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Is it possible using one or more XSDs to validate the following xml structure

<container>
    <unkownA />
    <unkownB />
    <unkownC />
    ...
    <data />
</container>

by those rules

  1. there is an unlimited number of unkown elements
  2. there is at least one of those unkown elements
  3. the last element is data
  4. data occurs only once
  5. data is validated according to provided rules

All the elements in the xml have the same namespace (""), which we can't change. We are most likely not able to change the order of the elements as well, though I know this is probably the easiest solution. Changing the xml in general is not an viable option, since it is generated by a external system we don't control.

I tried something like this

<xs:sequence>
   <xs:any minOccurs="1" maxOccurs="unbounded" processContents="lax" />
   <xs:element ref="data" minOccurs="1" />
</xs:sequence>

which of course, being ambiguous, violates the "Unique Particle Attribution".

I also read about the use of a second namespace here Creating a 'flexible' XML schema but since we can't change the xml this does not seem to be a solution or I plainly don't understand it properly.

By the we are using Java to process the xml/xsd, the xsd resides in the classpath, so xs:import from within an xsd might be a problem.

If the answer is "This can't be done with xsd within these constraints" I'm fine with it.

So any ideas?

share|improve this question
    
Do you have schemas for the 'unknown' datatypes? – home Jul 29 '11 at 13:30
    
@home: not at this point of the validation/in the schema that validates data, also they don't have to be validated at all – Benjamin Seiller Jul 29 '11 at 13:33

The schema that you tried is valid in XSD 1.1 - try it again, using the latest release of Saxon or Xerces.

share|improve this answer
    
the schema is valid in 1.0 as well. I spend some time integrating xerces 2.11.0 beta, but i not only got still the "Unique Particle Attribution" error, i also got an error which seems to be due to the beta state of the XSD 1.1 implementation: cvc-elt.1.a: Cannot find the declaration of element 'doc' - the declaration of doc is clearly there and works fine with the previous xml-api implementation – Benjamin Seiller Aug 1 '11 at 8:55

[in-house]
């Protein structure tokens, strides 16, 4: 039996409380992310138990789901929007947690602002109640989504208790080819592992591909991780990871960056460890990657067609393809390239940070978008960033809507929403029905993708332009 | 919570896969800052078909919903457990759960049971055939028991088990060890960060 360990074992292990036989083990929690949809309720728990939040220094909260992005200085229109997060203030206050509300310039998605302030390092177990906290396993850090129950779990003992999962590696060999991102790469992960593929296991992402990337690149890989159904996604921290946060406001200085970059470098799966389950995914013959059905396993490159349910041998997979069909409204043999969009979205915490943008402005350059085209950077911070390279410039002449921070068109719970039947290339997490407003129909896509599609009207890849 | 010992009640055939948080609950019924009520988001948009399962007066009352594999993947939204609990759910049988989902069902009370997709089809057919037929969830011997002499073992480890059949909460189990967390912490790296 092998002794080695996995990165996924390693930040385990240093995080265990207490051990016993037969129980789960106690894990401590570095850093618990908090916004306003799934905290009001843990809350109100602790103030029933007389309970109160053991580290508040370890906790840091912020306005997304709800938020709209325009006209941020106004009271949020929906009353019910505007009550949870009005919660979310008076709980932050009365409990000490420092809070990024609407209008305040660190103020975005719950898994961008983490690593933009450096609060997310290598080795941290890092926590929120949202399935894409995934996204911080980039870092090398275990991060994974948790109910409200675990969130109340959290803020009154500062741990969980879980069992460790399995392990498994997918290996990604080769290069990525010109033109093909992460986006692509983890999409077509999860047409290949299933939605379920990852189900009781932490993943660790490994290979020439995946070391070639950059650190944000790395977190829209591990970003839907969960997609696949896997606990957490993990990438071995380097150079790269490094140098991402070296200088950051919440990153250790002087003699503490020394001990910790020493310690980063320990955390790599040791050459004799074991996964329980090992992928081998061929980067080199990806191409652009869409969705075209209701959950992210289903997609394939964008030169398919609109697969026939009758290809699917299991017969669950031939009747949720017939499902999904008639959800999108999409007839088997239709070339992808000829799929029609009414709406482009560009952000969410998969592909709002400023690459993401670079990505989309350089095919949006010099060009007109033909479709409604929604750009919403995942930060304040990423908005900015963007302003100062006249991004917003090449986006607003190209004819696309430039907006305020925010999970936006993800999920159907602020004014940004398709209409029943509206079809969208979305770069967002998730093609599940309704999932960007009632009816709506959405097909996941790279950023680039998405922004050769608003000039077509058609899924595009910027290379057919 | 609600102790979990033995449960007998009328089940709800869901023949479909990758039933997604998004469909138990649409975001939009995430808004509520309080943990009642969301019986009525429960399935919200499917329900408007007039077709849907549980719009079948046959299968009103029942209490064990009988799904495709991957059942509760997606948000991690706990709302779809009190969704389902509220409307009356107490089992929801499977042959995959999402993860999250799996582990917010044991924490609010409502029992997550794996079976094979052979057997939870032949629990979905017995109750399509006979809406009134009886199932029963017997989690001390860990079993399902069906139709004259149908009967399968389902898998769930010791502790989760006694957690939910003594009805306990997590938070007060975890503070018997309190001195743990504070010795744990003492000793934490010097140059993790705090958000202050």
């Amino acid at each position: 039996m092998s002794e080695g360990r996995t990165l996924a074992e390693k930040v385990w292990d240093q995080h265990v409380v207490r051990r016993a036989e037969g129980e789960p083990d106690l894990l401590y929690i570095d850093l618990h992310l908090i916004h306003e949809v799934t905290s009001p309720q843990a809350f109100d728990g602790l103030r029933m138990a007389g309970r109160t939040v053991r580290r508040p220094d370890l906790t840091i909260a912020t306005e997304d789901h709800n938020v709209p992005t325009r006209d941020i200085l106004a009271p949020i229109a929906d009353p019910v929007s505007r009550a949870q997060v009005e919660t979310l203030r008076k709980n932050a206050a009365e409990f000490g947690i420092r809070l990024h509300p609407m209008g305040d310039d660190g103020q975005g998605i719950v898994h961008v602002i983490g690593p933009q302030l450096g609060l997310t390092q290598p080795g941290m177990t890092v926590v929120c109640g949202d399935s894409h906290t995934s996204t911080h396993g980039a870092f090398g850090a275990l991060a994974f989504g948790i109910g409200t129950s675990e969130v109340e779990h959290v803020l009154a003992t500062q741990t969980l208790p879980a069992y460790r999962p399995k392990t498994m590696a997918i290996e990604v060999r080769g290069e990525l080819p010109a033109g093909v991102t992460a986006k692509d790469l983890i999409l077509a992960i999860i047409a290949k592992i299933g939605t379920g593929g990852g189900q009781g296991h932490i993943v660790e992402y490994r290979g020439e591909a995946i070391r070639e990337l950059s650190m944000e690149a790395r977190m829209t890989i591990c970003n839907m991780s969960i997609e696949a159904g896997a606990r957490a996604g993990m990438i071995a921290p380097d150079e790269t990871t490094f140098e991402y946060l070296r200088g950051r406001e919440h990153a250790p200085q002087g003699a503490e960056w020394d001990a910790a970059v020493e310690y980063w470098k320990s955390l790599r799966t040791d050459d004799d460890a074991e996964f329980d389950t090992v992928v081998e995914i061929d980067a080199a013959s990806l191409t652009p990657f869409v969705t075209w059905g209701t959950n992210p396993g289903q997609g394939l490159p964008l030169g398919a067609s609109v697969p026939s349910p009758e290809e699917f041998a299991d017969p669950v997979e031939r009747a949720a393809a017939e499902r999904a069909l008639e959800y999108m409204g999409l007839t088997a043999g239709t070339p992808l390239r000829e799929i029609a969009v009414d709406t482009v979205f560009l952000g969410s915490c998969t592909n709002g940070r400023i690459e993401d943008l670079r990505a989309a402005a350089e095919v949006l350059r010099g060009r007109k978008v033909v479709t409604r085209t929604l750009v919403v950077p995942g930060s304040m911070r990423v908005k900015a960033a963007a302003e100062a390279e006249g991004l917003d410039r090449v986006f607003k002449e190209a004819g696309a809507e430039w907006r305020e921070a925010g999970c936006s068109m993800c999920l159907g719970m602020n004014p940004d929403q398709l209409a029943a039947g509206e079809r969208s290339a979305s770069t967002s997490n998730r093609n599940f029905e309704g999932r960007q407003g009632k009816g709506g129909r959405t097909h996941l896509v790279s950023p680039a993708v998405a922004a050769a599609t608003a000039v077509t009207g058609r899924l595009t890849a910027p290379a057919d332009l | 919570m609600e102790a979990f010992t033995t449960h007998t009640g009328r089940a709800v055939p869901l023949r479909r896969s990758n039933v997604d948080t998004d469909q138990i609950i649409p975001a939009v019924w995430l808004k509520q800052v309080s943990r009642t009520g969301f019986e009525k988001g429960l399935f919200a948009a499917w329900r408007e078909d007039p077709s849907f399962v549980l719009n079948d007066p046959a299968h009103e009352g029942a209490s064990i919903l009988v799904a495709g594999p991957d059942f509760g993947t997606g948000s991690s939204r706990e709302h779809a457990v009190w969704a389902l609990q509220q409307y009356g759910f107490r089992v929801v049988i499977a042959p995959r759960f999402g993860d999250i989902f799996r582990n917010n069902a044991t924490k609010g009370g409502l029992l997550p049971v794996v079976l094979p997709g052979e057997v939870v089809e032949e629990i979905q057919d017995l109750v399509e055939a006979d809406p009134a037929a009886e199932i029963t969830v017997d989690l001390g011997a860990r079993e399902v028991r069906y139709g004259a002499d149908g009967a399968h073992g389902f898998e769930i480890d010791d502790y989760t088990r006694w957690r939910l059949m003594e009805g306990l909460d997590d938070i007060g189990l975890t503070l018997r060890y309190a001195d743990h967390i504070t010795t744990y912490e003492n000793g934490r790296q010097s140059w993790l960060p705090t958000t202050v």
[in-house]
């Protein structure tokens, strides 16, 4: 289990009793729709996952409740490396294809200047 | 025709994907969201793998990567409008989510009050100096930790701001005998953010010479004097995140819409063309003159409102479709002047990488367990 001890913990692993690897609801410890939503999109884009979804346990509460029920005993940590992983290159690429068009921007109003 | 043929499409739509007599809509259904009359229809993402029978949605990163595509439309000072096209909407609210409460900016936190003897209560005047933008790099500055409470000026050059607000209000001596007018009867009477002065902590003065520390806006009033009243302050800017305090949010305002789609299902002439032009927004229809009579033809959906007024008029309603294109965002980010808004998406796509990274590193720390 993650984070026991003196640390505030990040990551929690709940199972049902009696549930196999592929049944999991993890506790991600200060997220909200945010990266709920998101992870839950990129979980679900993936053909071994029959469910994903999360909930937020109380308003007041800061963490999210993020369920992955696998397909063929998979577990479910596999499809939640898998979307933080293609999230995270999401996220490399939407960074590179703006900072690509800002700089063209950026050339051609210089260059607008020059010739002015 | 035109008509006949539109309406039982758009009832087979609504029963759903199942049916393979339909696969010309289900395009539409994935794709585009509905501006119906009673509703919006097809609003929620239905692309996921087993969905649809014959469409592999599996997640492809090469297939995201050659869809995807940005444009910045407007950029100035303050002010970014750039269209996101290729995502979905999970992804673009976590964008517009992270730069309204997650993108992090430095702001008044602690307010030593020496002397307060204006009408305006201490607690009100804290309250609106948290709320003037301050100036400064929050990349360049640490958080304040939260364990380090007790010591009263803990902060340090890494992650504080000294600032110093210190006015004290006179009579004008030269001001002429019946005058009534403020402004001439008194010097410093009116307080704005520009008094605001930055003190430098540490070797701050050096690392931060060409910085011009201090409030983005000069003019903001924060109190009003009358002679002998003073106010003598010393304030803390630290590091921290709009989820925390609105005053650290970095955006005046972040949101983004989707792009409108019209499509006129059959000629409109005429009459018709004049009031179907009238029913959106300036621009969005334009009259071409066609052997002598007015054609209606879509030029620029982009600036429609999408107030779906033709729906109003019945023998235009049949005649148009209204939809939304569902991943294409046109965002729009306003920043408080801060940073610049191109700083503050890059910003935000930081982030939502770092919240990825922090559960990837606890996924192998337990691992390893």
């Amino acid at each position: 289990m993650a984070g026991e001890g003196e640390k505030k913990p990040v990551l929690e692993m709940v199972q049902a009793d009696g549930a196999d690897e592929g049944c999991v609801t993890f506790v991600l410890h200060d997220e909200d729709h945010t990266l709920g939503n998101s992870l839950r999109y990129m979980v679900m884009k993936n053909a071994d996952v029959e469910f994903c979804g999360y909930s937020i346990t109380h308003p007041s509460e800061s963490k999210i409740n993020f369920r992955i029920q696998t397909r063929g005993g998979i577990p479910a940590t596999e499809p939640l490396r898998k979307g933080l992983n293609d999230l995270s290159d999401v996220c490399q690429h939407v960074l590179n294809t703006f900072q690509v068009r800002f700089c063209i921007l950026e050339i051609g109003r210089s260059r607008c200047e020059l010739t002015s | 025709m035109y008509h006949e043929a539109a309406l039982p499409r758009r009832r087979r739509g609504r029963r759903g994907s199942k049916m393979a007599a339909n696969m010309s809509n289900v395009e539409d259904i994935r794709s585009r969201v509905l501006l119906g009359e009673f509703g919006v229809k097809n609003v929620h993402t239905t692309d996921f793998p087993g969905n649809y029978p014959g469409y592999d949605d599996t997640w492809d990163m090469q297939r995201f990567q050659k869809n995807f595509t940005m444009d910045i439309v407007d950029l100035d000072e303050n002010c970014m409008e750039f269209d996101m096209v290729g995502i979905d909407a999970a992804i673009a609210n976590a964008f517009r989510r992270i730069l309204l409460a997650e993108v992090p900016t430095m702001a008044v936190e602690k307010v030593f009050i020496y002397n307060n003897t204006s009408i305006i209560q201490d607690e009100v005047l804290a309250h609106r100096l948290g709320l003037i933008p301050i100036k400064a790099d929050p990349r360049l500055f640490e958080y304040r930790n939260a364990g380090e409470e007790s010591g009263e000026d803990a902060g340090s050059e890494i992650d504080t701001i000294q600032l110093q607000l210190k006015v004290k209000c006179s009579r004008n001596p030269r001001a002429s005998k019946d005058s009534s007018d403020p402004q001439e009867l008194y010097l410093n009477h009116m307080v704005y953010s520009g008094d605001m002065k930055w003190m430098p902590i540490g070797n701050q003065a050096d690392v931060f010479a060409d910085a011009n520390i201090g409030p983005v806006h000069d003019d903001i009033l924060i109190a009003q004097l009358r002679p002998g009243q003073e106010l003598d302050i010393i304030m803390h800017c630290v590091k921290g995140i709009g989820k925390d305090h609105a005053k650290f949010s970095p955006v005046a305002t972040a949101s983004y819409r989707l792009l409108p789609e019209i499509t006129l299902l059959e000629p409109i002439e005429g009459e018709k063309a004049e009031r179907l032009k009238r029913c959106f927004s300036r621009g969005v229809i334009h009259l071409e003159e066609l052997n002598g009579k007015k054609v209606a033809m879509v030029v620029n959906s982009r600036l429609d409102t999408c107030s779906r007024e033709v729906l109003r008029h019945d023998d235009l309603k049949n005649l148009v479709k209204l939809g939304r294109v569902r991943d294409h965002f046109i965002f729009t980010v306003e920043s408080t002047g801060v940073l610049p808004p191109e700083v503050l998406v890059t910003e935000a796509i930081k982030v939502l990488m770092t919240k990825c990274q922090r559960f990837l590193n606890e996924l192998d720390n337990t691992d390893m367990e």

Currently I'm unable to get Saxon working within our project setup, when I do I'll report back and grant the answer state, if it works. – Benjamin Seiller Aug 2 '11 at 8:54
    
As it seems the home edition of Saxon does not contain the implementation of XSD 1.1, only the pro and enterprise version do. So I'll have to get an evaluation license to do further testing. This might take a while since the project of course goes on right now. – Benjamin Seiller Aug 8 '11 at 9:19

If you at least knew the names of the types you were expecting to be in your container type then you could make them xs:anyType type. But you need to know the list of possible type names otherwise what is the point of a schema to define them?

UPDATE: I was incorrect, you can make the container <xs:any/> however this will prevent you from specifying that there must be a <data /> element in the container.

share|improve this answer
    
the reason why we are trying to use a 'wildcard' is excatly that we don't know or want to know which elements might be contained in container, aside from data that is – Benjamin Seiller Aug 1 '11 at 8:56
1  
Sorry my original answer was incorect. I have editted it. In your case your container needs to be made type xs:any. This means that the validator will ignore anything you put in there. – Tom Redfern Aug 1 '11 at 9:37
up vote 0 down vote accepted

What finally worked, even if it does not make me happy:

javax.xml.validation.SchemaFactory schemaFactory = SchemaFactory
        .newInstance(XMLConstants.W3C_XML_SCHEMA_NS_URI);

schemaFactory
    .setFeature(
        "http://apache.org/xml/features/validation/schema-full-checking",
        false);

This seems to disable the validation of the schema itself. The validation of the xml works as expected and described above. And yes, I know: Disabling security/sanity features that are actived by default might not be a good idea. But till know there wasn't any time to find a better way.

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